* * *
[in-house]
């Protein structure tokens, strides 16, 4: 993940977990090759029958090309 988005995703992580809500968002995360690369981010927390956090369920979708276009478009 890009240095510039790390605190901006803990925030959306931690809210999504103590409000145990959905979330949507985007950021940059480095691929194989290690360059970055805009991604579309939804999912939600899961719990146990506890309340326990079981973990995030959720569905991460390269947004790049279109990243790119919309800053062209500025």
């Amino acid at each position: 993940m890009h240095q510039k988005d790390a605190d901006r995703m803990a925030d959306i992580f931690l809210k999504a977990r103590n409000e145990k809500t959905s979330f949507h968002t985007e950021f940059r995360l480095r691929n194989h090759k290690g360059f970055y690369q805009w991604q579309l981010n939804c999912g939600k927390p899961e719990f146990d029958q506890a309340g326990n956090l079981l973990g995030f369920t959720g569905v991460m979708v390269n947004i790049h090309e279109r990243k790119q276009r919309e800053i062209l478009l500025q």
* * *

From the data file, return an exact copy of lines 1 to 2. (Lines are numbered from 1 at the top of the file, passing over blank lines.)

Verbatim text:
[in-house]
């Protein structure tokens, strides 16, 4: 993940977990090759029958090309 988005995703992580809500968002995360690369981010927390956090369920979708276009478009 890009240095510039790390605190901006803990925030959306931690809210999504103590409000145990959905979330949507985007950021940059480095691929194989290690360059970055805009991604579309939804999912939600899961719990146990506890309340326990079981973990995030959720569905991460390269947004790049279109990243790119919309800053062209500025």